Jake Ewald’s side project Slaughter Beach, Dog has been churning out a ton of material lately. From the Motorcycle.jpg EP to a new single off his upcoming record, to his recent rocking off of socks at this week’s The Key Studio Sessions — there’s a ton of music gold to delve into. Seriously, please feast your ears upon the drawn-out, jam-fest of a performance of “104 Degrees.” It’s just too gosh dang good. And if you’re as taken with these tunes as I am, go see them live tonight at Johnny Brenda’s as well as sets from Shannen Moser and No Thank You. Continue reading →
Philly roots scene favorites Hoots and Hellmouth emerged from a stretch of semi-hibernation earlier this fall with In The Trees Where I Can See The Forest. It’s the band’s fourth, and finest album — a true evolution of its sound into something spacious and spectral, atmospheric and engaging. The acoustic bootstomp folk rock that they built their name around has given way to sensitive electric jams, with the stunning “Diction” acting as a centerpiece. On the one hand, it’s the same Hoots and Hellmouth you’ve always known, but on the other hand, they’re more grown up than ever.
The band — which features Sean Hoots on guitar and vocals, Rob Berliner on mandolin and vocals, Todd Erk on bass and Mike Reilly on drums –went on a U.S. tour this fall. It was their first run in a few years, and wasn’t without its challenges: a van break-in after a St. Louis gig left them with gear and personal items stolen, while shows in markets they never played before were on the underwhelming side.
When I caught up with Hoots via phone this week, he admitted that it took the band a minute to find their footing on this run, but it had its transcendant moments as well (including a performance for the OpenAir sessions at Colorado Public Radio), and he remains optimistic about the next leg of the journey. Tonight, Hoots and Hellmouth brings it home at Ardmore Music Hall; get tickets and more information on the show at the XPN Concert Calendar, and read my interview with Hoots below. Continue reading →
The first thing you’ll notice about Hoots and Hellmouth’s new album In the Trees is the drums. This isn’t to say the band hasn’t incorporated a kit in the past, but it’s certainly never been this up-front and muscular, and that change is a welcome one. With this newfound emphasis on the rhythm section and the guiding hand of engineer Nathan Sabatino, the band is sounding bigger and better than ever before on their new album, which is out today. Continue reading →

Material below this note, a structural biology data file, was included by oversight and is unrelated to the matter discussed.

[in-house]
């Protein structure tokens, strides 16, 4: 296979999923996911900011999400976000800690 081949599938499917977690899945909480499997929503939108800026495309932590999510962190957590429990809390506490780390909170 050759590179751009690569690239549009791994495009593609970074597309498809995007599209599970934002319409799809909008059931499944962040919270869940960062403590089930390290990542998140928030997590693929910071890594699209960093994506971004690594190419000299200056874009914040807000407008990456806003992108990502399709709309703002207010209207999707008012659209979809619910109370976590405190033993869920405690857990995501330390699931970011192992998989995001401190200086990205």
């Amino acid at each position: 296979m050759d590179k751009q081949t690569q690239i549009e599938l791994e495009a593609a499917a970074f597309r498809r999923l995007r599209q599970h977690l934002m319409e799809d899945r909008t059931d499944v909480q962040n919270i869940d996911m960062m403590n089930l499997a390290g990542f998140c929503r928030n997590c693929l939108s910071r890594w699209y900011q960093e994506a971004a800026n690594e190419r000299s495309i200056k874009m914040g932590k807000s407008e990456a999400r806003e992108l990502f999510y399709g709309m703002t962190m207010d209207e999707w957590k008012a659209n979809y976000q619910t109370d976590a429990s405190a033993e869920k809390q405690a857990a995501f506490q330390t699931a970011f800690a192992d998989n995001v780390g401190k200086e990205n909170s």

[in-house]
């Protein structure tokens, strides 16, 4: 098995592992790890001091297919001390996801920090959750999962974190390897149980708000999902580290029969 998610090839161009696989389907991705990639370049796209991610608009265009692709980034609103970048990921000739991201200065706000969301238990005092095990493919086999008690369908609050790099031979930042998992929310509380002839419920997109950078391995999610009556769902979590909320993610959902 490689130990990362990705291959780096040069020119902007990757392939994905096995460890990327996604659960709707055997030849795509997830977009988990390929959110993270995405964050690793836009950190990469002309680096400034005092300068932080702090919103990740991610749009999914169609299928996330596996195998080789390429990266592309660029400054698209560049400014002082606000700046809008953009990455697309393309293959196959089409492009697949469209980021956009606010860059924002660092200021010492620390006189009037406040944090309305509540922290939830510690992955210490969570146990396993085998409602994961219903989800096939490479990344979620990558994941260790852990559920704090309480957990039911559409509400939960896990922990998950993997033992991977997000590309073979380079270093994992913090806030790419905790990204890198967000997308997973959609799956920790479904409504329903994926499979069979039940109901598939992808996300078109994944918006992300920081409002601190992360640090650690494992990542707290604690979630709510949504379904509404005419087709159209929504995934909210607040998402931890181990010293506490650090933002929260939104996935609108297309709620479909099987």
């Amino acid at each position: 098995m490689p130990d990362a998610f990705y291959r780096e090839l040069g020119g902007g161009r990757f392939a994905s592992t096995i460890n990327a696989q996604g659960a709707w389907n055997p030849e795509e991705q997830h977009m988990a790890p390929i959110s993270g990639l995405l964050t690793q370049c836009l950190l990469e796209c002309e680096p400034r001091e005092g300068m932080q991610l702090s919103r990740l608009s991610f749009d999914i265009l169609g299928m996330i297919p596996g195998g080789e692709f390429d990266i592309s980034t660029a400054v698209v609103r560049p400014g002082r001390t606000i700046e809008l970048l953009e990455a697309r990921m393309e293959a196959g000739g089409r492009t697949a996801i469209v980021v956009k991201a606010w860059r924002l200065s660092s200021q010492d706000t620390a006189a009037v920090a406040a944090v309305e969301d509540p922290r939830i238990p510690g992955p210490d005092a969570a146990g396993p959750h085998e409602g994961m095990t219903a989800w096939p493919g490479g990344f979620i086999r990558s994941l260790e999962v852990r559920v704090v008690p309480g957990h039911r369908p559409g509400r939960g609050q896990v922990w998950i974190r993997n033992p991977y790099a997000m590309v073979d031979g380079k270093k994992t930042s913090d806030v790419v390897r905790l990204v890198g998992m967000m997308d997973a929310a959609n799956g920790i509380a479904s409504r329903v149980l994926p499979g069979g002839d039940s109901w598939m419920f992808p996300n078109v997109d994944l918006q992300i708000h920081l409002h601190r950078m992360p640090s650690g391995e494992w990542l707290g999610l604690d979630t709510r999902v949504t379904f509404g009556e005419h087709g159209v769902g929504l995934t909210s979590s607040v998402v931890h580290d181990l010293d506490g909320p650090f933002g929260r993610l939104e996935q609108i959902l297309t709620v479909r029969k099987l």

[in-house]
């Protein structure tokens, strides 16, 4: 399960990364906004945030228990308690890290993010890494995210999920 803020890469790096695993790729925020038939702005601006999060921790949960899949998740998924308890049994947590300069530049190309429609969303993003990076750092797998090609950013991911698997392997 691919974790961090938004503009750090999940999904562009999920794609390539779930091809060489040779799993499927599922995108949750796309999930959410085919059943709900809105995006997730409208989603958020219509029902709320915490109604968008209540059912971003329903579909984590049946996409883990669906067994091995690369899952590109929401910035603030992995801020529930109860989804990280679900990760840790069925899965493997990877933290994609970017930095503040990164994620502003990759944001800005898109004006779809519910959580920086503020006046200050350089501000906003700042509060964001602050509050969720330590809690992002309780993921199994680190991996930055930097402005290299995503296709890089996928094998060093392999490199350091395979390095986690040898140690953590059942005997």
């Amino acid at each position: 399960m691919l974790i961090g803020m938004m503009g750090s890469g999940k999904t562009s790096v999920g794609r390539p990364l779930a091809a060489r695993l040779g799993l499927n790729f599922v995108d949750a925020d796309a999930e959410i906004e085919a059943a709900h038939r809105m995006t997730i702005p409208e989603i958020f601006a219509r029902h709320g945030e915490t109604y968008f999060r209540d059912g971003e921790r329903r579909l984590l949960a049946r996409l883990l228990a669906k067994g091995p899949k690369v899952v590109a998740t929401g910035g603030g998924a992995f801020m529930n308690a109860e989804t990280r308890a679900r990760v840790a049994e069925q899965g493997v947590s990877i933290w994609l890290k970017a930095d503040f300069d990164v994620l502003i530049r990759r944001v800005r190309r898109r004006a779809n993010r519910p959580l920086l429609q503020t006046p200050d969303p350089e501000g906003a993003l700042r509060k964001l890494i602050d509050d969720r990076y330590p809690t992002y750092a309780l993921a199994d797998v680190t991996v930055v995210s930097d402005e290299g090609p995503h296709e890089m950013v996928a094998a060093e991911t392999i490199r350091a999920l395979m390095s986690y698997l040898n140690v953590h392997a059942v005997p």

Love Is In The Air: Boot and Saddle is presenting “I Want To Know What Love Is,” a Valentine’s showcase featuring art from Jacqui Powell, Jordan Stiff, and Lauren McFadden and performances from many bands such as Clique and Woven In. For more info, go here.Continue reading →
It’s been a couple years since we’ve heard new music from regional folk faves Hoots and Hellmouth, but we’re happy to hear they haven’t gone totally silent. The band emerges tonight for a headlining gig at Ardmore Music Hall with singer-songwriter George Stanford in support. Tickets and more information on the show can be found at the XPN Concert Calendar; listen to H&H’s most recent single, “Repeat Myself,” below. Continue reading →
The annual Philadelphia Folk Festival is, on one level, about the music – and this year the music came in all scales. A headlining Saturday night set from Americana titan Lyle Lovett. Sets by buzzworthy up-and-comers Shakey Graves and Madisen Ward and the Mama Bear. And the music of the Philadelphia region was represented in force, from Band of Rivals and Lovers League performing in the campground to PhillyBloco taking the main stage and Hoots and Hellmouth helping close the festival out on Sunday night.